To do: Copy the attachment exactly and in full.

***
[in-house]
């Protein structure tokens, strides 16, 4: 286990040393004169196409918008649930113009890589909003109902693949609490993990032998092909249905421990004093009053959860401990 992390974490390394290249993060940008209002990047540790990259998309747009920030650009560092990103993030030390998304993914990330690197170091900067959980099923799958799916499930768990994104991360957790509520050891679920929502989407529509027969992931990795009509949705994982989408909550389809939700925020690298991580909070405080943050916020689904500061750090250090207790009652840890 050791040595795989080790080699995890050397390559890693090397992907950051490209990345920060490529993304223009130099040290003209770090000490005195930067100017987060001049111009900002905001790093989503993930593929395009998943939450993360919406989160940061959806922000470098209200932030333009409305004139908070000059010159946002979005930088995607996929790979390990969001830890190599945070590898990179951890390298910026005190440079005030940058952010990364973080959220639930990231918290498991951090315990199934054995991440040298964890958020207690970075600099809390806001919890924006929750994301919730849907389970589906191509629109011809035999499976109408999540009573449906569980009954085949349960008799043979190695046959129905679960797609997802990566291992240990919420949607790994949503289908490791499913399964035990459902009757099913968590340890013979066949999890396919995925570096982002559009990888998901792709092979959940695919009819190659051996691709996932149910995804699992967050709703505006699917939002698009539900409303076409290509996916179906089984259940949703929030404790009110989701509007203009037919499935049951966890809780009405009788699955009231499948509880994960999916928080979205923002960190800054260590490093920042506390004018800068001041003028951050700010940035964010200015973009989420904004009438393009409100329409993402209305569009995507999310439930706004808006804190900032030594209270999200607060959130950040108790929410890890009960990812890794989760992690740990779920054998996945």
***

[in-house]
């Protein structure tokens, strides 16, 4: 286990040393004169196409918008649930113009890589909003109902693949609490993990032998092909249905421990004093009053959860401990 992390974490390394290249993060940008209002990047540790990259998309747009920030650009560092990103993030030390998304993914990330690197170091900067959980099923799958799916499930768990994104991360957790509520050891679920929502989407529509027969992931990795009509949705994982989408909550389809939700925020690298991580909070405080943050916020689904500061750090250090207790009652840890 050791040595795989080790080699995890050397390559890693090397992907950051490209990345920060490529993304223009130099040290003209770090000490005195930067100017987060001049111009900002905001790093989503993930593929395009998943939450993360919406989160940061959806922000470098209200932030333009409305004139908070000059010159946002979005930088995607996929790979390990969001830890190599945070590898990179951890390298910026005190440079005030940058952010990364973080959220639930990231918290498991951090315990199934054995991440040298964890958020207690970075600099809390806001919890924006929750994301919730849907389970589906191509629109011809035999499976109408999540009573449906569980009954085949349960008799043979190695046959129905679960797609997802990566291992240990919420949607790994949503289908490791499913399964035990459902009757099913968590340890013979066949999890396919995925570096982002559009990888998901792709092979959940695919009819190659051996691709996932149910995804699992967050709703505006699917939002698009539900409303076409290509996916179906089984259940949703929030404790009110989701509007203009037919499935049951966890809780009405009788699955009231499948509880994960999916928080979205923002960190800054260590490093920042506390004018800068001041003028951050700010940035964010200015973009989420904004009438393009409100329409993402209305569009995507999310439930706004808006804190900032030594209270999200607060959130950040108790929410890890009960990812890794989760992690740990779920054998996945």